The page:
[0032] FIG. 2 is a view similar to FIG. 1 except that the hidden zipper 18 takes a path different from that shown in FIG. 1 and allows substantially the entire outer layer to be embroidered.

[0033] As shown in FIG. 3, the disassembled head cover 10 has been unzipped along the path of hidden zipper 18 and thereby exposes the outer layer 20 from the inner layer 22. The inside of the golf club actually contacts the inside of the inner layer 22. FIG. 3 shows the outside of the inner layer 22 and the inside of the outer layer 20. In the disassembled position, the outer layer 20 is now ready to be embroidered. The embroidery will appear correctly on the outer surface of the outer layer 20 and the threads will be present on the inside of outer layer 20, as shown. Accordingly the backside of the embroidery 24 does not contact the club head, but instead contacts the outside of the inner layer 22.

[0034] FIG. 4 is the head cover shown in FIG. 2 with the hidden zipper actuated so that the outer layer 20 is open for embroidering. Like FIG. 3 the embroidering will contact the outer surface of the inner layer 22 and not the golf club. The open position shown in FIG. 4 exposes almost the entire outer layer so that all of it may be used for embroidering, as compared to FIG. 3 which exposes a much smaller portion.

[0035] FIG. 5 is another golf club cover comprising the head or upper portion 30 and the lower knitted skirt portion 32 designed to protect the lower portion of graphite golf clubs. This golf club cover also shows the optional pull strap 34. The crown portion 36 may be clear or may be of a material similar to the upper club portion 30. A hidden zipper 18 is shown in dotted line.

[0036] FIG. 6 shows the golf club of FIG. 5 including hidden zipper 18 unzipped to expose the inside of the outer layer 37 of the upper portion 30. Reference numeral 38 is the outside of the inner layer. The insider of the inner layer 38 is the surface that contacts the golf club. The outer surface 38 of the inner layer merely contacts the inside of the outer layer 36 and any embroidery.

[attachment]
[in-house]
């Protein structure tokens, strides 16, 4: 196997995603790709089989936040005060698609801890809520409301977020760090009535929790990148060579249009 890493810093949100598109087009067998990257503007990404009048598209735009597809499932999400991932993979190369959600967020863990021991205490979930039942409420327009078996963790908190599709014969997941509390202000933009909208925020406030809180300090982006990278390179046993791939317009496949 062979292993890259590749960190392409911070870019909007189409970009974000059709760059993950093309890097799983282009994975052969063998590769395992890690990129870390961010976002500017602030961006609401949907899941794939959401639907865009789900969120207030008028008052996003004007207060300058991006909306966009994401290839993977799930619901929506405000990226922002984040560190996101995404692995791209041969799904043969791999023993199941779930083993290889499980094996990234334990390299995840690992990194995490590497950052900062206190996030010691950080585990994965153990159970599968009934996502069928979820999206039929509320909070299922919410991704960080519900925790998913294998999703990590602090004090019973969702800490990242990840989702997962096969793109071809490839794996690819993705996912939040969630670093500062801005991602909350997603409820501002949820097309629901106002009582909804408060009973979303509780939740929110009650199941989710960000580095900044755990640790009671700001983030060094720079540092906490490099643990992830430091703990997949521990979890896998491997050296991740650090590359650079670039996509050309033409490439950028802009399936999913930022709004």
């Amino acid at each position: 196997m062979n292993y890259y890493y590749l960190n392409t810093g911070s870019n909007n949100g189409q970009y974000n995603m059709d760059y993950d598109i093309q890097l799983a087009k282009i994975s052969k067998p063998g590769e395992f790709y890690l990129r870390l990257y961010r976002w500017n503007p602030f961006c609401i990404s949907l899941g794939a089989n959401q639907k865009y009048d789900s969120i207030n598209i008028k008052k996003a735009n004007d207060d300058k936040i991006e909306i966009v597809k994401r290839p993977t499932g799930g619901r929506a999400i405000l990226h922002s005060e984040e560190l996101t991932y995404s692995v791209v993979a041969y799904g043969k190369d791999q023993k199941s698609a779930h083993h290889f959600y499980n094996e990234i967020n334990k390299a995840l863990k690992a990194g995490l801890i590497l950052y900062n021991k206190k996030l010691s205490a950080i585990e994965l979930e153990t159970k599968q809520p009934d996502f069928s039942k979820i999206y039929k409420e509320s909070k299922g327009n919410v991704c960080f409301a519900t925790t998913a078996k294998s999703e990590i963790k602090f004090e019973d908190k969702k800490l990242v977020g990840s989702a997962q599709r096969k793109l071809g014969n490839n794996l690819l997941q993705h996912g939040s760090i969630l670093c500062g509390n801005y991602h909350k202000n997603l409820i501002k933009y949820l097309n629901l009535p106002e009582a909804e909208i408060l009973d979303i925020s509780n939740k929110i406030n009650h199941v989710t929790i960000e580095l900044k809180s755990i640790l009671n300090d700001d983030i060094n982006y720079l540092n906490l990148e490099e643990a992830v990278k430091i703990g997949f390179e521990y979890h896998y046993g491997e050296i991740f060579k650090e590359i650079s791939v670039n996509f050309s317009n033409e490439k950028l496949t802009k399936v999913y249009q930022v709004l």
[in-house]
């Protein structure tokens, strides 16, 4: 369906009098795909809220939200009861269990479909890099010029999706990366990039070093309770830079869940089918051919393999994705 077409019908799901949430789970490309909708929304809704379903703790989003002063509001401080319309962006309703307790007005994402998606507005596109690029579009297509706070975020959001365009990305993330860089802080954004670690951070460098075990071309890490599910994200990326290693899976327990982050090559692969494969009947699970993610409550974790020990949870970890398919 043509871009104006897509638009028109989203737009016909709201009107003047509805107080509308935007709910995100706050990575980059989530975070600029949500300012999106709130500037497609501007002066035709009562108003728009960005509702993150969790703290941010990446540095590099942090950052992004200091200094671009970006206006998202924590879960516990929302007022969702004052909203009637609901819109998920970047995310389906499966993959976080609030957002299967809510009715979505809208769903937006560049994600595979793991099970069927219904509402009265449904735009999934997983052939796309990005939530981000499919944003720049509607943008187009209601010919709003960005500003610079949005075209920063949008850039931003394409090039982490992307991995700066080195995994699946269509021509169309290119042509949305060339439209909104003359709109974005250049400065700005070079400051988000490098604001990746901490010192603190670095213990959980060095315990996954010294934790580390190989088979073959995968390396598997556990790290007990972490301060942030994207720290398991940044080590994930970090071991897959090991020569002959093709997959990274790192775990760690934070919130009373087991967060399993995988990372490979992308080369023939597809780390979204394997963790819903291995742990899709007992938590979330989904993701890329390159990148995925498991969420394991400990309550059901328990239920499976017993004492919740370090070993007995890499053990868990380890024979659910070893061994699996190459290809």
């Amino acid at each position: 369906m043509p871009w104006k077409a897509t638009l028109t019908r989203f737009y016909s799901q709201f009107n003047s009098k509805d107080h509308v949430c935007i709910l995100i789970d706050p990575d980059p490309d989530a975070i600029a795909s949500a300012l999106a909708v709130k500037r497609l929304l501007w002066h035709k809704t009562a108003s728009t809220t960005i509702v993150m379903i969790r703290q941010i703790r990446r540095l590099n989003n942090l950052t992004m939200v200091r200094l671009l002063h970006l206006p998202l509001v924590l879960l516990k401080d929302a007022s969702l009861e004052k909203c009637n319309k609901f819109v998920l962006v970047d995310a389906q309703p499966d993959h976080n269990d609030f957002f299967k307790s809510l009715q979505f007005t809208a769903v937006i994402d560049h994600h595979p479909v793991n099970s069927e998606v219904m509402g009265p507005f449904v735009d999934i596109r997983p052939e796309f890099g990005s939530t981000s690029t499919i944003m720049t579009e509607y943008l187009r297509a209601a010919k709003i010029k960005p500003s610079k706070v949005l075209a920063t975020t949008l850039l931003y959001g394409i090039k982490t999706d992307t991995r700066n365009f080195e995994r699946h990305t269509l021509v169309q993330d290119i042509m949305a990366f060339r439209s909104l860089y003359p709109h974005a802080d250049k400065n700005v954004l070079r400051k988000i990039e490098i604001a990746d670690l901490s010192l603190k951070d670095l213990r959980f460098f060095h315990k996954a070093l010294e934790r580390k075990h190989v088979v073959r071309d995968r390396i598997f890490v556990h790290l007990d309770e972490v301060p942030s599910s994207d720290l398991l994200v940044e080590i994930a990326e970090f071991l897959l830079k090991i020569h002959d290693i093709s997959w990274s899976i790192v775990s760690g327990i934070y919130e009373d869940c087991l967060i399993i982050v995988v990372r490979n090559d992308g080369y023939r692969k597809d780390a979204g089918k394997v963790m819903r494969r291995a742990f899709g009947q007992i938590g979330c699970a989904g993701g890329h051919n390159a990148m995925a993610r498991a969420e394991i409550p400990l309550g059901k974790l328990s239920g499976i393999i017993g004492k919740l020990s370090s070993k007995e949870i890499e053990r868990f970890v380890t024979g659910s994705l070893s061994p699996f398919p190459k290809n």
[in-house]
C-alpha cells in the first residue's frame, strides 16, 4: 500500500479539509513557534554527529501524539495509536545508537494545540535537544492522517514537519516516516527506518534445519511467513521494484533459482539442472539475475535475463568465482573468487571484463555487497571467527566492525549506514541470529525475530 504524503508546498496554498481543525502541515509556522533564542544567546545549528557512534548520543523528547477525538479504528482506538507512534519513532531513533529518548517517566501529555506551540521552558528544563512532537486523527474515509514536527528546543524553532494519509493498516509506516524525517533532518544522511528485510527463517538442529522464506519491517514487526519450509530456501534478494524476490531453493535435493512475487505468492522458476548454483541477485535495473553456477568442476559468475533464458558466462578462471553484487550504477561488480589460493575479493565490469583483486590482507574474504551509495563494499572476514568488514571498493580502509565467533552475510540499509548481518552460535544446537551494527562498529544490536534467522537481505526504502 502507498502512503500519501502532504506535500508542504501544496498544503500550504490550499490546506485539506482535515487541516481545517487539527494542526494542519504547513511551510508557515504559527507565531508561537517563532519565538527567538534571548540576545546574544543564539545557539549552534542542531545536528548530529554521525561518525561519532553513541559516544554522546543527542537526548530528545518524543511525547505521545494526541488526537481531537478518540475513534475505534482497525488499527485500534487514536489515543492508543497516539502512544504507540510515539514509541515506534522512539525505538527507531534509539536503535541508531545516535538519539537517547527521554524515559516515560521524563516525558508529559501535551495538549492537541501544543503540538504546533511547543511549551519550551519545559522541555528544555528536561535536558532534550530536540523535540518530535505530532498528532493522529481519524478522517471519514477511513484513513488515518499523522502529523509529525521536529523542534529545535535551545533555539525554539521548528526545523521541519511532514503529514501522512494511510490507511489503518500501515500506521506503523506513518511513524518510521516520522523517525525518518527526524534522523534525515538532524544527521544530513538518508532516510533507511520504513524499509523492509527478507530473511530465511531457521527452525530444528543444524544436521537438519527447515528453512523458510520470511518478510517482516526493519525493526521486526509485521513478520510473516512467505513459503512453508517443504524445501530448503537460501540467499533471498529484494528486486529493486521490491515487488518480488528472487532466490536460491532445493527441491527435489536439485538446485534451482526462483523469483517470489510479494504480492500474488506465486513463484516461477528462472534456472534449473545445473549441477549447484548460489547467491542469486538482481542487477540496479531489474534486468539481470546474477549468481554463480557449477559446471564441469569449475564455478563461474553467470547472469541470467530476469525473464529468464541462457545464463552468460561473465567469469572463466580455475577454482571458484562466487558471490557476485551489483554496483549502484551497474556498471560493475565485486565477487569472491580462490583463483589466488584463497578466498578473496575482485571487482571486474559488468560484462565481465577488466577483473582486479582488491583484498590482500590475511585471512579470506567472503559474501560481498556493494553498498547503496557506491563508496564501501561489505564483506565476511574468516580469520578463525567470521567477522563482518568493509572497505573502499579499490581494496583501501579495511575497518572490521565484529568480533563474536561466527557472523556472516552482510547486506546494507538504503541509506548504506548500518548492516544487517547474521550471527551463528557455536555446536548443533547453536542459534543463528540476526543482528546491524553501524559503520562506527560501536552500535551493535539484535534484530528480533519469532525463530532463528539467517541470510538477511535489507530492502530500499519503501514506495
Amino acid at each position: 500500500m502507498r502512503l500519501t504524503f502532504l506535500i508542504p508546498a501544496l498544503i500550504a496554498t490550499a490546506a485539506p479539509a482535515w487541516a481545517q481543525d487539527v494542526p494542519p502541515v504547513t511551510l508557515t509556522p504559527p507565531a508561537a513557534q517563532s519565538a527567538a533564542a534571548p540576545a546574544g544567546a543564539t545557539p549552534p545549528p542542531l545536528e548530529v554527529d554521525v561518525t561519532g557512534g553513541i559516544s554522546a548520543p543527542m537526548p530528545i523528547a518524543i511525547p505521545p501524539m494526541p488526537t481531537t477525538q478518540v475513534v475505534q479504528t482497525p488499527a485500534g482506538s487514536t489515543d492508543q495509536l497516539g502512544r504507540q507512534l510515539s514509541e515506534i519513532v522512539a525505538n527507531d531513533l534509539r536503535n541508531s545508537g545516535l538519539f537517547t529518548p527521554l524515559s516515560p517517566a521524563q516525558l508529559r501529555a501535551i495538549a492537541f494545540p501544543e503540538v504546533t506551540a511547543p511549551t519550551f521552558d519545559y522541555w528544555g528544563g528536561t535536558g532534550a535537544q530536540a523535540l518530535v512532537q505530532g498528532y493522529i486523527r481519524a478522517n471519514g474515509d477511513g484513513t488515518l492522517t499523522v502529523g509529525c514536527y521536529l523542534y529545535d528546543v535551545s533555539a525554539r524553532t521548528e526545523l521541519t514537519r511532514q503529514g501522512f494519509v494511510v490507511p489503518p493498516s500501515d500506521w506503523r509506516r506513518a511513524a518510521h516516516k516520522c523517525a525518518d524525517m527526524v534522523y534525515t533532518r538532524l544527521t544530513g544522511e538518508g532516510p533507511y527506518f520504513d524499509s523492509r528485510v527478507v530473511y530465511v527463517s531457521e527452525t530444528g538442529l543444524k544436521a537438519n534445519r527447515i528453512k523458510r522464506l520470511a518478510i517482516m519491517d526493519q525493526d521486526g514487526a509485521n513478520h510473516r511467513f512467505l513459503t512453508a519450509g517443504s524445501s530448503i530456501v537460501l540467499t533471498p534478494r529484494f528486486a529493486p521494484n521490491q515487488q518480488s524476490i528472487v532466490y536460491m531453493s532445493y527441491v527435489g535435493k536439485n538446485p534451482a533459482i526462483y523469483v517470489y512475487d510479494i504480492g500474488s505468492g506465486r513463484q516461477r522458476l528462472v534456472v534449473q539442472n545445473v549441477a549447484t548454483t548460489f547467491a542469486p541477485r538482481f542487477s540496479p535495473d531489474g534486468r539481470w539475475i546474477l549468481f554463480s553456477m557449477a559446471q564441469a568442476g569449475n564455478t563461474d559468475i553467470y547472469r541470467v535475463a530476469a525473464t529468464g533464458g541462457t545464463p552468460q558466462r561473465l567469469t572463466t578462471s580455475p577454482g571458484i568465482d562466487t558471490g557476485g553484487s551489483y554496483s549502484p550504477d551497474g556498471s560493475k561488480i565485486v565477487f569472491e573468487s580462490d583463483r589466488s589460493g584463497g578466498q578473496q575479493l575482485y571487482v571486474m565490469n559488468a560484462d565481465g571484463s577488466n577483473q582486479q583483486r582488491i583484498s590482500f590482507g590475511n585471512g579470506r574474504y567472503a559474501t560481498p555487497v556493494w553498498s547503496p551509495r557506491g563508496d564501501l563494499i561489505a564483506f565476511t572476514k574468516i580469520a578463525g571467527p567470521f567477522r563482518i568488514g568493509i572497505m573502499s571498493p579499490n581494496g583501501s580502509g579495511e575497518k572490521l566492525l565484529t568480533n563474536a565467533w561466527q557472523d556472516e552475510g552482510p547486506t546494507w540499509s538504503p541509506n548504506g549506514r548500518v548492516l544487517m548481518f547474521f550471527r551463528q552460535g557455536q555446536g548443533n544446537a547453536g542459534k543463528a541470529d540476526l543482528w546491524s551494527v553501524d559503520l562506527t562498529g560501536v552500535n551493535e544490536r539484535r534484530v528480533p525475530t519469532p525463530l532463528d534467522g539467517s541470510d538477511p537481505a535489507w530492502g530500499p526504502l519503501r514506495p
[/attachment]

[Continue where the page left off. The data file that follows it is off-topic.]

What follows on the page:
[0037] FIGS. 5 and 6 could be made without the skirt portion 32. A head cover modified in this manner is a barrel type head cover.

[0038] FIG. 7 shows a club cover for a blade style putter. This head cover 10 shows hidden zipper 18.

[0039] FIG. 8 illustrates the bladed putter head cover shown in FIG. 7, with the hidden zipper 18 disassembled thereby exposing the bladed putter head cover for embroidery purposes.

[0040] FIG. 9 is a golf club cover 40 for a mallet putter, shown in the open position. The hidden zipper 18 has a path shown by the dotted line and opens the outer layer 42 of the putter cover so that the top portion may be embroidered thereon. The putter is inserted within the lower opening portion 44 and never contacts the embroidering (not shown). The embroidering contacts only the outside of the inner layer 45. The inside of the inner layer 45 contacts the putter.

[0041] FIG. 10 shows a shoe bag 60 having the shape of a box and having a working zipper 62 that provides access to the inside of the shoe bag. The working zipper has a path that is in 3 planes, namely, two vertical sides and the top of the bag. Additionally, this shoe bag may optionally have pull strap 64. A hidden zipper 18 is sewn to the outer layer 65 and has a pathway such that it exposes most of the outer layer of the shoe bag for embroidering purposes. This is more clearly illustrated in FIG. 11

[0042] FIG. 12 shows a flexible shoe bag 70 having an opening 72 that can be closed by a drawstring or a working zipper that is in one plane only. A hidden zipper 18 is sewn within the bag in a U-shaped path, so that the outer layer 74 can be separated from inner layer 76. In this manner the outer layer 74 can be embroidered and the stiff threads from the embroidering will not abrade or make scuff marks on the shoe or shoes within the bag 70. FIG. 12 could also be used as an all-purpose accessory bag for storing keys, cell phone, sunglasses, cigars or the like.

[0043] Thus it is apparent that there has been provided in accordance with the invention, a golf club cover or a bag that has fully satisfied the objects, aims, and advantages set forth above. While the invention has been described in conjunction with specific embodiments to a golf club cover, or a bag, it is evident that many alternatives, modifications, and variations will be apparent to those skilled in the art in light of the foregoing description. Accordingly, it is intended to embrace all such alternatives, modifications, and variations as fall within the spirit and broad scope of the claims.